Holi is celebrated at the approach of vernal equinox, on the Phalguna Purnima (Full Moon). The festival date varies every year, per the Hindu calendar, and typically comes in March, sometimes February in the Gregorian Calendar. The festival signifies the victory of good over evil, the arrival of spring, end of winter, and for many a festive day to meet others, play and laugh, forget and forgive, and repair ruptured relationships.
Holi frolic and celebrations begin the morning after Holika bonfire. There is no tradition of holding puja (prayer), and the day is for partying and pure enjoyment. Children and youth groups form armed with dry colours, coloured solution, means to fill and spray others with coloured solution (pichkaris), balloons that can hold coloured water, and other creative means to colour their targets.
Traditionally, washable natural plant-derived colours such as turmeric, neem, dhak, kumkum were used; but water-based commercial pigments are increasingly used. All colours are used. Everyone in open areas such as streets and parks are game. Inside homes or at doorways though, only dry powder is used to smear each other’s face. People throw colours, and get their targets completely coloured up. It is like a water fight, but where the water is coloured. People take delight in spraying coloured water on each other. By late morning, everyone looks like a canvas of colours. This is why Holi is given the name “Festival of Colours.”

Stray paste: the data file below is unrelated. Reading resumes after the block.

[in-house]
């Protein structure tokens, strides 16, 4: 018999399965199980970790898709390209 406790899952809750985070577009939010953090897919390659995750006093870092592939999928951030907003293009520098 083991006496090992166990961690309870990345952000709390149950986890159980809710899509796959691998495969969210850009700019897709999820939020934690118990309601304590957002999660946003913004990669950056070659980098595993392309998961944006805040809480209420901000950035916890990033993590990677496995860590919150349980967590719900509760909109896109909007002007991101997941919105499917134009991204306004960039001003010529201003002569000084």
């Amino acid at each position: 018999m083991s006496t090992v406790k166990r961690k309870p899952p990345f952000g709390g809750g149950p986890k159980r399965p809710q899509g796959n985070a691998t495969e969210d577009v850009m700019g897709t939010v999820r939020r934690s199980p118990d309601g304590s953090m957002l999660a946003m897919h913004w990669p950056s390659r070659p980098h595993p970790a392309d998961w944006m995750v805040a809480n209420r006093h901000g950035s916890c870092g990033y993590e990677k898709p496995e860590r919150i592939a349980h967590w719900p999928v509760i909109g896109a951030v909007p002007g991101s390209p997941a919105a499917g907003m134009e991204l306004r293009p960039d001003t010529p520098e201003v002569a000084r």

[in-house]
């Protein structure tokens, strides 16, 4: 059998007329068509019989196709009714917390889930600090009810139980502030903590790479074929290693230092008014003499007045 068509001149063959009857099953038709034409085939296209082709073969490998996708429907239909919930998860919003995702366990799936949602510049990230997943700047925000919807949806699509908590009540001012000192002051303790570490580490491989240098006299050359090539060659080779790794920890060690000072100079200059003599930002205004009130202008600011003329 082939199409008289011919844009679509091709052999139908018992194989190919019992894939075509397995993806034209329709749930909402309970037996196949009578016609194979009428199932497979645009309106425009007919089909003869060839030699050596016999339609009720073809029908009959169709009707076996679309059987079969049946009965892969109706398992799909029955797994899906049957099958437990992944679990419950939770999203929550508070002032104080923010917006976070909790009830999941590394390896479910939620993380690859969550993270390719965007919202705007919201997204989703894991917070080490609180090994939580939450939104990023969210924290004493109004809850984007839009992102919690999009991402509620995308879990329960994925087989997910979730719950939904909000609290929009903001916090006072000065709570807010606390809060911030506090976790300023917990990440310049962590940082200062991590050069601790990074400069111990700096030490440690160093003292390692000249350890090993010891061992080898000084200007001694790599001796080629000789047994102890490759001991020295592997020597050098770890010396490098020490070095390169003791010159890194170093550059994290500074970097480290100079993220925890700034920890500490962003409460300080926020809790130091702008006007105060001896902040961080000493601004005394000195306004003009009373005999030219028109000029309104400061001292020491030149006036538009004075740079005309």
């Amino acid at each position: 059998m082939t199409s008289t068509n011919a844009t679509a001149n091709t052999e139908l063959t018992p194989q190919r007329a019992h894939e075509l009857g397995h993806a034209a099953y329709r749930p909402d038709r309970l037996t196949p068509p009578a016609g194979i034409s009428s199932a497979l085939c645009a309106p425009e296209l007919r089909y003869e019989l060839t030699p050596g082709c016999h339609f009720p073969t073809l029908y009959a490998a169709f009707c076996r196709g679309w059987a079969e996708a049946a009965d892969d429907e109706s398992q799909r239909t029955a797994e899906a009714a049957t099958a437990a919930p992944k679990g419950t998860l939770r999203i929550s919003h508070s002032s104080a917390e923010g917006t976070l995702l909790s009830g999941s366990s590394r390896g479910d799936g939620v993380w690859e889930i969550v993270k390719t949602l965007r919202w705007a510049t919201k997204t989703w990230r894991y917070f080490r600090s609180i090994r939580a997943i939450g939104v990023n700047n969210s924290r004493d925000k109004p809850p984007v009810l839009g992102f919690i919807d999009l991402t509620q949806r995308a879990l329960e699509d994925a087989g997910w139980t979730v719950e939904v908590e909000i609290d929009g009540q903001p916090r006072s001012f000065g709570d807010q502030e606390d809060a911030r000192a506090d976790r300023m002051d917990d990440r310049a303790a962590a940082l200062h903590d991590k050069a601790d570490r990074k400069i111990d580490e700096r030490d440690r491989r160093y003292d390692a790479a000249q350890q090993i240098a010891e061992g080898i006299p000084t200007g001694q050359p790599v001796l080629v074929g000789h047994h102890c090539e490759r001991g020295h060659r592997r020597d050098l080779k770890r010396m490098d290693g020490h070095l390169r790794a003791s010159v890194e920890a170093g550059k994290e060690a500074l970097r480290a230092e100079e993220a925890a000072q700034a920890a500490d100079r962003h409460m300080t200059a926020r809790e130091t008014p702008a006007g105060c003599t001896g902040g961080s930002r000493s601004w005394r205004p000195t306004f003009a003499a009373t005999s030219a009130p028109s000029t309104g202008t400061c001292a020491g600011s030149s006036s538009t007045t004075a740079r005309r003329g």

Groups sing and dance, some playing drums and dholak. After each stop of fun and play with colours, people offer gujiya, mathri, malpuas and other traditional delicacies.Chilled drinks, including adult drinks based on local intoxicating herbs, is also part of the Holi festivity.
In Braj region around Mathura, in north India, the festivities may last more than week. The rituals go beyond playing with colours, and include a day where men go around with shields and women have the right to playfully beat them on their shields with sticks.
In south India, some worship and make offerings to Kaamadeva, the love god of Indian mythology, on Holi.
After a day of play with colours, people clean up, wash and bathe, sober and dress up in the evening and greet friends and relatives by visiting them and exchange sweets. Holi is also a festival of forgiveness and new starts, which ritually aims to generate harmony in the society.